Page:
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Lt. Col. Pete Ridilla briefs 50 airmen about to assemble in Humvee convoys during combat skills training Wednesday inside Kadena Air Base's munitions area.

Lt. Col. Pete Ridilla briefs 50 airmen about to assemble in Humvee convoys during combat skills training Wednesday inside Kadena Air Base's munitions area. (Erik Slavin / S&S)

Lt. Col. Pete Ridilla briefs 50 airmen about to assemble in Humvee convoys during combat skills training Wednesday inside Kadena Air Base's munitions area.

Lt. Col. Pete Ridilla briefs 50 airmen about to assemble in Humvee convoys during combat skills training Wednesday inside Kadena Air Base's munitions area. (Erik Slavin / S&S)

Fifth Air Force and U.S. Forces Japan commander Lt. Gen. Bruce Wright, left, talks with airmen while observing a combat skills training simulation in the Kadena Air Base munitions area.

Fifth Air Force and U.S. Forces Japan commander Lt. Gen. Bruce Wright, left, talks with airmen while observing a combat skills training simulation in the Kadena Air Base munitions area. (Erik Slavin / S&S)

Staff Sgt. Gary Courterier searches an "Iraqi base worker" suspecting of stealing an object from a forward-operating base during a combat skills training simulation at Kadena Air Base, Okinawa, on Wednesday. Tech. Sgt. Joe Kerner, left, assisted Courterier.

Staff Sgt. Gary Courterier searches an "Iraqi base worker" suspecting of stealing an object from a forward-operating base during a combat skills training simulation at Kadena Air Base, Okinawa, on Wednesday. Tech. Sgt. Joe Kerner, left, assisted Courterier. (Erik Slavin / S&S)

Airmen attend to a servicemember "wounded" during a simulated rocket attack.

Airmen attend to a servicemember "wounded" during a simulated rocket attack. (Erik Slavin / S&S)

KADENA AIR BASE, Okinawa — Seconds after “firefights” with an insurgent and two snipers, a convoy of airmen in Humvees passed a man in Arab dress standing casually along the road, carrying an automatic weapon.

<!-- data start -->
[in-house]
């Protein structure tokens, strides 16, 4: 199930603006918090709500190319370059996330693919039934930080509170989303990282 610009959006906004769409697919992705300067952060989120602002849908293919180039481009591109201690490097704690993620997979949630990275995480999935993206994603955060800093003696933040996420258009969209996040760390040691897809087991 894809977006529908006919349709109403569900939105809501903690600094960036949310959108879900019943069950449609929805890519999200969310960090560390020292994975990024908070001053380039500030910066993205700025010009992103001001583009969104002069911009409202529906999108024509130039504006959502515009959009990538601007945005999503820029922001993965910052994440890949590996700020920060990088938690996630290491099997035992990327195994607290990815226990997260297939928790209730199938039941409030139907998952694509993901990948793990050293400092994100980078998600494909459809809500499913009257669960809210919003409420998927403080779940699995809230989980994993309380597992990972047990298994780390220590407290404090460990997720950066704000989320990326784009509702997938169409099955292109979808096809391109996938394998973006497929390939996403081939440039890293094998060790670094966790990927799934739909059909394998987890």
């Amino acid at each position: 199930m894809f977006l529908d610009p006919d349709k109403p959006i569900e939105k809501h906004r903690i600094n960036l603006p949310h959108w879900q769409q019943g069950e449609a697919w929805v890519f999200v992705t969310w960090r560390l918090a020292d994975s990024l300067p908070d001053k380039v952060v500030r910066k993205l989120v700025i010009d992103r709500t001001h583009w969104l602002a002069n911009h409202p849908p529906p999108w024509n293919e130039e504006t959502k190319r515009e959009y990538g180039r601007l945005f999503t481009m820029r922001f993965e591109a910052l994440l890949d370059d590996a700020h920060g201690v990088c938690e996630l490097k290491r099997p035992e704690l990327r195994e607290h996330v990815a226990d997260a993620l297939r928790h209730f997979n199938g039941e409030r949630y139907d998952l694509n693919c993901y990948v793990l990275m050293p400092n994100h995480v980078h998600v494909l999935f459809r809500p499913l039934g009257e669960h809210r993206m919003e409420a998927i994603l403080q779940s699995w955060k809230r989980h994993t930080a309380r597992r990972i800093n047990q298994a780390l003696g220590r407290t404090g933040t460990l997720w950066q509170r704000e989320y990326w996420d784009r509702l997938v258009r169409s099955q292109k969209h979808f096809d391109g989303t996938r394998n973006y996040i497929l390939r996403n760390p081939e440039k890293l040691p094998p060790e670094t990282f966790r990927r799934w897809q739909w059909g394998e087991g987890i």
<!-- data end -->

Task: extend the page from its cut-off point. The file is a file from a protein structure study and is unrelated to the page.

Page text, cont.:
He never pointed it at them, so the convoy held fire.

If the 500 airmen training in combat simulations at Kadena Air Base for Air Expeditionary Force 5 can stay equally cool in Iraq and Afghanistan, lead trainer Lt. Col. Pete Ridilla with the 18th Civil Engineering Squadron will consider his mission accomplished.

“There really is no safe haven in Iraq,” said Ridilla, who spent seven months there. “We’re giving them enhanced training so they’ll know how to react if they’re the first people at a scene.”

Ridilla and a cadre of others who served in Iraq trained 50 airmen Wednesday whose roles normally do not take them to close combat.

“The way we used to train … is totally different,” said Staff Sgt. Christopher Avery, a trainee. “What we see on the news is what we’ll get when we go there.”

Trainees take one to three hours of classroom and scenario training in each of six areas: combat first aid, weapons handling, IED and unexploded ordnance detection, convoy operations, searches and work-party security. They end with an eight-hour day-and-night simulation during which three- or four-Humvee convoys must move safely between forward operating bases.

Soon after the first convoy passed the armed man in Arab dress, it reached a mock village. People poured into the streets.

“Move! Move! Out of the way!” shouted the airmen, but most of the villagers either did not understand or moved slowly. Later, the airmen reacted to an insurgent without “shooting” any villagers.

The convoy made it to the forward operating base without taking any casualties. But Staff Sgt. Gary Courterier told the three other airmen in his Humvee: “Keep an eye out. We’re on base, but that means nothin’.”

Sure enough, they were disarming their weapons at the entrance when they noticed a suspicious man passing something to another man through the gate. The airmen shouted at them to stop. One airman began searching the suspect outside the gate, while others took positions around him.

They’d secured the suspect and the convoy had moved a little further when an explosion sent several servicemembers to the ground with massive wounds. Airmen assessed the wounded and carried them to a triage area as trainers evaluated techniques and looked for misplaced weapons and other errors.

The medical training isn’t at the level given a medic but assumes the airmen are familiar with required self-aid and buddy-care training. Trainers emphasize lifting injured servicemembers correctly and ensuring they can breathe, Ridilla said.

Lt. Gen. Bruce Wright, U.S. Forces Japan and 5th Air Force commander, observed part of the simulation during his visit to Kadena. The Air Force’s ground training is at a different level than that of some of the other services, he said, but programs such as Wednesday’s make a difference.

“To be able to have this training ... is a great thing,” he said.

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